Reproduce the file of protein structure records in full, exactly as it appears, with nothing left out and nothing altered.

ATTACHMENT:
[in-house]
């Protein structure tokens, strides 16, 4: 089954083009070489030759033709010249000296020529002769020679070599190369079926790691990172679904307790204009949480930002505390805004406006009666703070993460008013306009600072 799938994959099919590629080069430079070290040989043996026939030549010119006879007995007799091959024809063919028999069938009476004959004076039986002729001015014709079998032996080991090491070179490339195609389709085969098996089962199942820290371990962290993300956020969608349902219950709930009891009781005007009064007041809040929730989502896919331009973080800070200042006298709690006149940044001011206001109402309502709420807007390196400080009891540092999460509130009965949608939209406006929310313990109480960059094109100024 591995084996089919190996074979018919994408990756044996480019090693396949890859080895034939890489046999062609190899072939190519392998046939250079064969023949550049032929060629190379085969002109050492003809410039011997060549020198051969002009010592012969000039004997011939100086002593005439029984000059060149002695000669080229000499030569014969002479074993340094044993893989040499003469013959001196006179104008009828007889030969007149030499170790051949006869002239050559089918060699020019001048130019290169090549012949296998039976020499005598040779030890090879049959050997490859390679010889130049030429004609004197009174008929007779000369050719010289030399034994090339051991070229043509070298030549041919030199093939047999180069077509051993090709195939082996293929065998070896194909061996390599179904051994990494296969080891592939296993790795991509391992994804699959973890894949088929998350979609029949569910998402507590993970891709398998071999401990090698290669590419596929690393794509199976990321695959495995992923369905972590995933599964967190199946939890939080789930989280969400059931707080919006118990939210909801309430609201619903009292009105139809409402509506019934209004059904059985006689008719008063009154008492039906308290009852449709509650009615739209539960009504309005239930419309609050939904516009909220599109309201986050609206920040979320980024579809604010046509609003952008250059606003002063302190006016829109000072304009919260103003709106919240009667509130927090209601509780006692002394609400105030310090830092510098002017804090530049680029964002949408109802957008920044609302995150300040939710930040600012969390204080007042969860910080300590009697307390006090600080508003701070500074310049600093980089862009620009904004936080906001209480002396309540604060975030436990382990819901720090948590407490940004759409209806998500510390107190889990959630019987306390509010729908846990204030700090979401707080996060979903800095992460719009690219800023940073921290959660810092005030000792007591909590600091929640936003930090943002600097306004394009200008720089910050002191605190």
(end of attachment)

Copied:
[in-house]
């Protein structure tokens, strides 16, 4: 089954083009070489030759033709010249000296020529002769020679070599190369079926790691990172679904307790204009949480930002505390805004406006009666703070993460008013306009600072 799938994959099919590629080069430079070290040989043996026939030549010119006879007995007799091959024809063919028999069938009476004959004076039986002729001015014709079998032996080991090491070179490339195609389709085969098996089962199942820290371990962290993300956020969608349902219950709930009891009781005007009064007041809040929730989502896919331009973080800070200042006298709690006149940044001011206001109402309502709420807007390196400080009891540092999460509130009965949608939209406006929310313990109480960059094109100024 591995084996089919190996074979018919994408990756044996480019090693396949890859080895034939890489046999062609190899072939190519392998046939250079064969023949550049032929060629190379085969002109050492003809410039011997060549020198051969002009010592012969000039004997011939100086002593005439029984000059060149002695000669080229000499030569014969002479074993340094044993893989040499003469013959001196006179104008009828007889030969007149030499170790051949006869002239050559089918060699020019001048130019290169090549012949296998039976020499005598040779030890090879049959050997490859390679010889130049030429004609004197009174008929007779000369050719010289030399034994090339051991070229043509070298030549041919030199093939047999180069077509051993090709195939082996293929065998070896194909061996390599179904051994990494296969080891592939296993790795991509391992994804699959973890894949088929998350979609029949569910998402507590993970891709398998071999401990090698290669590419596929690393794509199976990321695959495995992923369905972590995933599964967190199946939890939080789930989280969400059931707080919006118990939210909801309430609201619903009292009105139809409402509506019934209004059904059985006689008719008063009154008492039906308290009852449709509650009615739209539960009504309005239930419309609050939904516009909220599109309201986050609206920040979320980024579809604010046509609003952008250059606003002063302190006016829109000072304009919260103003709106919240009667509130927090209601509780006692002394609400105030310090830092510098002017804090530049680029964002949408109802957008920044609302995150300040939710930040600012969390204080007042969860910080300590009697307390006090600080508003701070500074310049600093980089862009620009904004936080906001209480002396309540604060975030436990382990819901720090948590407490940004759409209806998500510390107190889990959630019987306390509010729908846990204030700090979401707080996060979903800095992460719009690219800023940073921290959660810092005030000792007591909590600091929640936003930090943002600097306004394009200008720089910050002191605190």